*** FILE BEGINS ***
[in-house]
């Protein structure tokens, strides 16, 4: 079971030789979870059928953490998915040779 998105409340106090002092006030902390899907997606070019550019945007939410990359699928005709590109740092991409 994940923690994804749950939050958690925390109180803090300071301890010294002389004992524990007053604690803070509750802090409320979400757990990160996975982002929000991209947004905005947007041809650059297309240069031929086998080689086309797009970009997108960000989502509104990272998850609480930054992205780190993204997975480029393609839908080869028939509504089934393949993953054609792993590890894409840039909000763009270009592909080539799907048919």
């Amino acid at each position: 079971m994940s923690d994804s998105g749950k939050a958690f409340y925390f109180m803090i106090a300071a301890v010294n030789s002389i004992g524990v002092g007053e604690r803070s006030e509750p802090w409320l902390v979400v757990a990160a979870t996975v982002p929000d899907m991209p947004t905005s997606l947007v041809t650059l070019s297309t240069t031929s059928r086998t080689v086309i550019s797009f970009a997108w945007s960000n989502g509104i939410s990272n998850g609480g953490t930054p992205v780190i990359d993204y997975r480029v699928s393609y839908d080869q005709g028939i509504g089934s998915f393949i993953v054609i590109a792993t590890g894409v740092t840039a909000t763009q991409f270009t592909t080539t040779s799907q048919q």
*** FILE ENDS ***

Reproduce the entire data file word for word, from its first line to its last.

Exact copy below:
[in-house]
């Protein structure tokens, strides 16, 4: 079971030789979870059928953490998915040779 998105409340106090002092006030902390899907997606070019550019945007939410990359699928005709590109740092991409 994940923690994804749950939050958690925390109180803090300071301890010294002389004992524990007053604690803070509750802090409320979400757990990160996975982002929000991209947004905005947007041809650059297309240069031929086998080689086309797009970009997108960000989502509104990272998850609480930054992205780190993204997975480029393609839908080869028939509504089934393949993953054609792993590890894409840039909000763009270009592909080539799907048919």
């Amino acid at each position: 079971m994940s923690d994804s998105g749950k939050a958690f409340y925390f109180m803090i106090a300071a301890v010294n030789s002389i004992g524990v002092g007053e604690r803070s006030e509750p802090w409320l902390v979400v757990a990160a979870t996975v982002p929000d899907m991209p947004t905005s997606l947007v041809t650059l070019s297309t240069t031929s059928r086998t080689v086309i550019s797009f970009a997108w945007s960000n989502g509104i939410s990272n998850g609480g953490t930054p992205v780190i990359d993204y997975r480029v699928s393609y839908d080869q005709g028939i509504g089934s998915f393949i993953v054609i590109a792993t590890g894409v740092t840039a909000t763009q991409f270009t592909t080539t040779s799907q048919q």